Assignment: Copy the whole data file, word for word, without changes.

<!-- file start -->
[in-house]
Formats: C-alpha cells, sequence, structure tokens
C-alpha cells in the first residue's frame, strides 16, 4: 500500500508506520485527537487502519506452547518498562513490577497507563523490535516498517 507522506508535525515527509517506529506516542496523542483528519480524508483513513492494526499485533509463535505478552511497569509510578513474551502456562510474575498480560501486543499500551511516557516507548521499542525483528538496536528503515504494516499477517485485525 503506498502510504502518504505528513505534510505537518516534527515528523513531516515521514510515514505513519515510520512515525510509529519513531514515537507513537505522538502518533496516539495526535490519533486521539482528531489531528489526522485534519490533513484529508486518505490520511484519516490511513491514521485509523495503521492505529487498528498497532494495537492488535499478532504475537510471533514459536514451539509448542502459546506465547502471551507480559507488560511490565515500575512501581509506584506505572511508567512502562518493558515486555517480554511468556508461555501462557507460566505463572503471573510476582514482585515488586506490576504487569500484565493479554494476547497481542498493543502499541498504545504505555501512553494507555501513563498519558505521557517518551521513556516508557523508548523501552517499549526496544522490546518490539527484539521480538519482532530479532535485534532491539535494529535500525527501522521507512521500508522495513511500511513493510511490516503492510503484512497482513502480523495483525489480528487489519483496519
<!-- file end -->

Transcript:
[in-house]
Formats: C-alpha cells, sequence, structure tokens
C-alpha cells in the first residue's frame, strides 16, 4: 500500500508506520485527537487502519506452547518498562513490577497507563523490535516498517 507522506508535525515527509517506529506516542496523542483528519480524508483513513492494526499485533509463535505478552511497569509510578513474551502456562510474575498480560501486543499500551511516557516507548521499542525483528538496536528503515504494516499477517485485525 503506498502510504502518504505528513505534510505537518516534527515528523513531516515521514510515514505513519515510520512515525510509529519513531514515537507513537505522538502518533496516539495526535490519533486521539482528531489531528489526522485534519490533513484529508486518505490520511484519516490511513491514521485509523495503521492505529487498528498497532494495537492488535499478532504475537510471533514459536514451539509448542502459546506465547502471551507480559507488560511490565515500575512501581509506584506505572511508567512502562518493558515486555517480554511468556508461555501462557507460566505463572503471573510476582514482585515488586506490576504487569500484565493479554494476547497481542498493543502499541498504545504505555501512553494507555501513563498519558505521557517518551521513556516508557523508548523501552517499549526496544522490546518490539527484539521480538519482532530479532535485534532491539535494529535500525527501522521507512521500508522495513511500511513493510511490516503492510503484512497482513502480523495483525489480528487489519483496519